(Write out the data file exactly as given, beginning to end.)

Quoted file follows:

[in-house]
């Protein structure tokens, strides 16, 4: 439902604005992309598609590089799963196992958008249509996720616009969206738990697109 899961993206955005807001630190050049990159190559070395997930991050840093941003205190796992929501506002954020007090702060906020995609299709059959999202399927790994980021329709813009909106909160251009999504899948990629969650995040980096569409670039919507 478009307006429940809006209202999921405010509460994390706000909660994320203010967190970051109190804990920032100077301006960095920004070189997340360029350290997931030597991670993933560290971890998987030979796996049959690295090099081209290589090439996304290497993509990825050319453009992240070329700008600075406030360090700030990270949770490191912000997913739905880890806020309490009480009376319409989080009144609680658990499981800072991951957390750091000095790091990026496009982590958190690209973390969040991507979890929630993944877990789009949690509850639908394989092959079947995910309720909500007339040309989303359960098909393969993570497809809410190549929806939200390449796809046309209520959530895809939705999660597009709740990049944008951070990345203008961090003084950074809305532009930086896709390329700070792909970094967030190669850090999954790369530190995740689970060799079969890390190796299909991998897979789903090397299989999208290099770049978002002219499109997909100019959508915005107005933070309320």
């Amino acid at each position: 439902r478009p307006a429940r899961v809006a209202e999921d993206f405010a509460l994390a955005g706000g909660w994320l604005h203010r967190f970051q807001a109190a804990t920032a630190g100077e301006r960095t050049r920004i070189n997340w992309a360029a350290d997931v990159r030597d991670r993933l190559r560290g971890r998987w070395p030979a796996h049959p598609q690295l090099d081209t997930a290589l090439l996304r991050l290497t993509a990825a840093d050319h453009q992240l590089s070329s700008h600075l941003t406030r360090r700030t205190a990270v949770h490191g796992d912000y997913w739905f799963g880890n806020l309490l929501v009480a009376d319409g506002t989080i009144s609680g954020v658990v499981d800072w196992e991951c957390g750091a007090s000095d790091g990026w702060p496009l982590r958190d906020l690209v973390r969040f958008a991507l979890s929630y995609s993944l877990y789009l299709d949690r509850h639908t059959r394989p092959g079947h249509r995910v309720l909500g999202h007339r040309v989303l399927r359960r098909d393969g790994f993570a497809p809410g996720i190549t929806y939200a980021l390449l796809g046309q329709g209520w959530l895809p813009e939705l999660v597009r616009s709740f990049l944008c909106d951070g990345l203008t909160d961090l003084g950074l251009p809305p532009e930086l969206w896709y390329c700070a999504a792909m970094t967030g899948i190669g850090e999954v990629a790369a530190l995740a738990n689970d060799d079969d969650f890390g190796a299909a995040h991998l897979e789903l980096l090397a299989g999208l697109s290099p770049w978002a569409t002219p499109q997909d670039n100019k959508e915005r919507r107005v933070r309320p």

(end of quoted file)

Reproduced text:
[in-house]
């Protein structure tokens, strides 16, 4: 439902604005992309598609590089799963196992958008249509996720616009969206738990697109 899961993206955005807001630190050049990159190559070395997930991050840093941003205190796992929501506002954020007090702060906020995609299709059959999202399927790994980021329709813009909106909160251009999504899948990629969650995040980096569409670039919507 478009307006429940809006209202999921405010509460994390706000909660994320203010967190970051109190804990920032100077301006960095920004070189997340360029350290997931030597991670993933560290971890998987030979796996049959690295090099081209290589090439996304290497993509990825050319453009992240070329700008600075406030360090700030990270949770490191912000997913739905880890806020309490009480009376319409989080009144609680658990499981800072991951957390750091000095790091990026496009982590958190690209973390969040991507979890929630993944877990789009949690509850639908394989092959079947995910309720909500007339040309989303359960098909393969993570497809809410190549929806939200390449796809046309209520959530895809939705999660597009709740990049944008951070990345203008961090003084950074809305532009930086896709390329700070792909970094967030190669850090999954790369530190995740689970060799079969890390190796299909991998897979789903090397299989999208290099770049978002002219499109997909100019959508915005107005933070309320």
């Amino acid at each position: 439902r478009p307006a429940r899961v809006a209202e999921d993206f405010a509460l994390a955005g706000g909660w994320l604005h203010r967190f970051q807001a109190a804990t920032a630190g100077e301006r960095t050049r920004i070189n997340w992309a360029a350290d997931v990159r030597d991670r993933l190559r560290g971890r998987w070395p030979a796996h049959p598609q690295l090099d081209t997930a290589l090439l996304r991050l290497t993509a990825a840093d050319h453009q992240l590089s070329s700008h600075l941003t406030r360090r700030t205190a990270v949770h490191g796992d912000y997913w739905f799963g880890n806020l309490l929501v009480a009376d319409g506002t989080i009144s609680g954020v658990v499981d800072w196992e991951c957390g750091a007090s000095d790091g990026w702060p496009l982590r958190d906020l690209v973390r969040f958008a991507l979890s929630y995609s993944l877990y789009l299709d949690r509850h639908t059959r394989p092959g079947h249509r995910v309720l909500g999202h007339r040309v989303l399927r359960r098909d393969g790994f993570a497809p809410g996720i190549t929806y939200a980021l390449l796809g046309q329709g209520w959530l895809p813009e939705l999660v597009r616009s709740f990049l944008c909106d951070g990345l203008t909160d961090l003084g950074l251009p809305p532009e930086l969206w896709y390329c700070a999504a792909m970094t967030g899948i190669g850090e999954v990629a790369a530190l995740a738990n689970d060799d079969d969650f890390g190796a299909a995040h991998l897979e789903l980096l090397a299989g999208l697109s290099p770049w978002a569409t002219p499109q997909d670039n100019k959508e915005r919507r107005v933070r309320p």